The U.S. Department of Agriculture (USDA) encourages people and groups wanting to protect critical wetlands, agricultural lands and grasslands to consider enrolling their property into conservation easements. This year, USDA’s Natural Resources Conservation Service (NRCS) plans to invest $250 million in technical and financial assistance to help private landowners, tribes, land trusts, and other groups protect these valuable lands.
The Agricultural Conservation Easement Program (ACEP) focuses on restoring and protecting wetlands as well as conserving productive agricultural lands and grasslands. Landowners are compensated for enrolling their land in easements.
“Protecting these lands preserves Nevada’s heritage, natural resources and open space,” said Gary Roeder, NRCS acting state conservationist in Nevada. “Easements are also important tools for people who are trying to improve the management of their land.”
Ranch owner Ray Hendrix, of Smith Creek Ranch in Nevada, understands the importance of conserving the land for sustainable agricultural production, sage grouse and other sagebrush dependent wildlife to thrive. The 230,000 acre ranch includes many historic buildings and is important habitat for sage grouse and Lahontan cutthroat trout.
The newest effort at Smith Creek Ranch continues the tradition of environmental stewardship, with The Nature Conservancy purchasing a conservation easement on approximately 2,785 acres of the ranch to support sustainable ranching and habitat conservation. Smith Creek Ranch is in the heart of Nevada’s sagebrush sea—a habitat that is increasingly threatened by development, invasive species and severe fires. Smith Creek Reservoir on the ranch provides habitat for irrigation water and migrating waterfowl, while meadows supply hay and provide lush habitat for sage grouse and other wildlife.
Hendrix sees the easement as a smart business decision.
“Protecting our natural resources is key,” Hendrix said. “If we don’t, we won’t be successful.”
Applications for ACEP are taken on a continuous basis, and they are ranked and considered for funding several times per year. The next deadline is Jan. 12, 2018 for ACEP Wetland Reserve Easement applications and March 16, 2018 for ACEP Agricultural Land Easements.
The 2014 Farm Bill created ACEP, merging together several easement programs into one. In the last year, easements have protected 7,320 acres in the state and nearly 300,000 acres nationwide.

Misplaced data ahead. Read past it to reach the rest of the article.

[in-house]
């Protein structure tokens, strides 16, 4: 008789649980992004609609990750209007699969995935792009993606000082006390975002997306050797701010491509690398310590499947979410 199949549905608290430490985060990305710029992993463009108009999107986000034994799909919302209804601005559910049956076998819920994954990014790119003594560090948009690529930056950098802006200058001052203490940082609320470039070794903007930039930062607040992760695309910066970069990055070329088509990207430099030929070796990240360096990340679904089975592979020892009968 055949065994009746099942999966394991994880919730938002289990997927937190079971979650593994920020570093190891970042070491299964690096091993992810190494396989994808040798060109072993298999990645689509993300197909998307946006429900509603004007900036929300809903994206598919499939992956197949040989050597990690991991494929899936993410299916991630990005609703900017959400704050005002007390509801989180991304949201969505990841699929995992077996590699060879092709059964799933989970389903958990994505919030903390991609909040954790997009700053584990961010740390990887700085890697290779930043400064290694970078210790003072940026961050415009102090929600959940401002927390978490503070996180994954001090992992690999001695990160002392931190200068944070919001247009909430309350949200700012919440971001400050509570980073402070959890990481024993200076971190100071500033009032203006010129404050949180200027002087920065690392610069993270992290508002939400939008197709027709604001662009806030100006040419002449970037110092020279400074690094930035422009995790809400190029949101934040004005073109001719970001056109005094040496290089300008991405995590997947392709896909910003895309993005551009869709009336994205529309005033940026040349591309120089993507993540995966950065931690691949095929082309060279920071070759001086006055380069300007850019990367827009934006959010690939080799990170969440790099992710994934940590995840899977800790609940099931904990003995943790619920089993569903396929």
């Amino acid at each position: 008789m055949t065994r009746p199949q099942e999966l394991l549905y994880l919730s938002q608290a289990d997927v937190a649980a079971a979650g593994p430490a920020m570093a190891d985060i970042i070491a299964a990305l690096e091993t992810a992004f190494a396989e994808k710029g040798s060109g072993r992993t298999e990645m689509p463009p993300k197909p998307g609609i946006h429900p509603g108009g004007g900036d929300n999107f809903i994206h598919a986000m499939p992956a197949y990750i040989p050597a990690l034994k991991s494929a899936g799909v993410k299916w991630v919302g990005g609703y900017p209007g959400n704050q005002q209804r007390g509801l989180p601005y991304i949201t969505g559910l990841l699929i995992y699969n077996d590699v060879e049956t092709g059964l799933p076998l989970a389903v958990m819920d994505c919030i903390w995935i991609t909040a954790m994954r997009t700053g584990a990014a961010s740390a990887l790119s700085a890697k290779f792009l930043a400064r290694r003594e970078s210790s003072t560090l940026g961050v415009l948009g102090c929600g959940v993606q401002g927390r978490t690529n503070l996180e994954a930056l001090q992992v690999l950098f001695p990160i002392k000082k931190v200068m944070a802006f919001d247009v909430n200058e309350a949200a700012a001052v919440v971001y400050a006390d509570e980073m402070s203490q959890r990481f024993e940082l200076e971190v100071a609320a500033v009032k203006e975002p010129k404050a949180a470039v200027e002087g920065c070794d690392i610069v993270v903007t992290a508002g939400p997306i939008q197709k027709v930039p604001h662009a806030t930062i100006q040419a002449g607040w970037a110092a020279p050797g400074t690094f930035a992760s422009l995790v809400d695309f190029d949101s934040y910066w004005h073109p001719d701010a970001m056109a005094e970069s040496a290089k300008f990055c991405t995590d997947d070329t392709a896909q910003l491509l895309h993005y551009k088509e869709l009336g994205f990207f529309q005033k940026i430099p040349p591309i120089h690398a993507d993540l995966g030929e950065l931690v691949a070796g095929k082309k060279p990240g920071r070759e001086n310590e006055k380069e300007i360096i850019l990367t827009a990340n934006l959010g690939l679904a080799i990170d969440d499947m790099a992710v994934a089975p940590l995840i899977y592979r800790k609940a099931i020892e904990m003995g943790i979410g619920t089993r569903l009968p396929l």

Wetland Reserve Easements
Through ACEP wetland reserve easements, NRCS helps landowners and tribes restore and protect wetland ecosystems. Wetlands are one of nature’s most productive ecosystems providing many ecological, societal and economic benefits.
“Seventy-five percent of the nation’s wetlands are situated on private and tribal lands,” Roeder said. “Wetlands provide many benefits, including critical habitat for a wide array of wildlife species. They also store floodwaters, clean and recharge groundwater, sequester carbon, trap sediment, and filter pollutants for clean water.”
Wetland conservation easements are either permanent or for 30 years. Eligible lands include farmed or converted wetlands that can successfully be restored, croplands or grasslands subject to flooding, and riparian areas that link protected wetland areas. As part of the easement, NRCS and the landowner work together to develop a plan for the restoration and maintenance of the wetland.
Agricultural Land Easements
Through ACEP agricultural land easements, NRCS provides funds to conservation partners to purchase conservation easements on private working lands. This program helps keep working lands working, especially in areas experiencing development pressure.
Partners include state or local agencies, non-profits and tribes. Landowners continue to own their property but voluntarily enter into a legal agreement with a cooperating entity to purchase an easement. The cooperating entity applies for matching funds from NRCS for the purchase of an easement from the landowner, permanently protecting its agricultural use and conservation values. Landowners do not apply directly to NRCS for funding under this program.
Easements are permanent. Eligible lands include privately owned cropland, rangeland, grassland, pastureland, and forestlands.
Landowners and tribes interested in wetland reserve easements and partners interested in agricultural easements should contact their local USDA service center.